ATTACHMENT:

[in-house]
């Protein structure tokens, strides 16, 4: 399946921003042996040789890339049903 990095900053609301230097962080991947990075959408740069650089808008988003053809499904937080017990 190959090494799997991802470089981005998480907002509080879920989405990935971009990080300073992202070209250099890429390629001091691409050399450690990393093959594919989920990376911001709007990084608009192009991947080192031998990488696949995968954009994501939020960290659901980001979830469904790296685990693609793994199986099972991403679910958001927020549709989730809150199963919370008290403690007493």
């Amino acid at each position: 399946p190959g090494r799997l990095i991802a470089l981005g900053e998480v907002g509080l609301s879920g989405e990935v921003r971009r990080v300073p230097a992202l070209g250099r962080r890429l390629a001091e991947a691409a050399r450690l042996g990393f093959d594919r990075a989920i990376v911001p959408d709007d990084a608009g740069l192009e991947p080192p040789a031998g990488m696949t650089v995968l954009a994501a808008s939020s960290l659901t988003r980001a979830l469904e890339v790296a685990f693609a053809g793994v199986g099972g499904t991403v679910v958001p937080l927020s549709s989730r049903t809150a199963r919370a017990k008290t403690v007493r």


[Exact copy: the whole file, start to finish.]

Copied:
[in-house]
């Protein structure tokens, strides 16, 4: 399946921003042996040789890339049903 990095900053609301230097962080991947990075959408740069650089808008988003053809499904937080017990 190959090494799997991802470089981005998480907002509080879920989405990935971009990080300073992202070209250099890429390629001091691409050399450690990393093959594919989920990376911001709007990084608009192009991947080192031998990488696949995968954009994501939020960290659901980001979830469904790296685990693609793994199986099972991403679910958001927020549709989730809150199963919370008290403690007493």
């Amino acid at each position: 399946p190959g090494r799997l990095i991802a470089l981005g900053e998480v907002g509080l609301s879920g989405e990935v921003r971009r990080v300073p230097a992202l070209g250099r962080r890429l390629a001091e991947a691409a050399r450690l042996g990393f093959d594919r990075a989920i990376v911001p959408d709007d990084a608009g740069l192009e991947p080192p040789a031998g990488m696949t650089v995968l954009a994501a808008s939020s960290l659901t988003r980001a979830l469904e890339v790296a685990f693609a053809g793994v199986g099972g499904t991403v679910v958001p937080l927020s549709s989730r049903t809150a199963r919370a017990k008290t403690v007493r």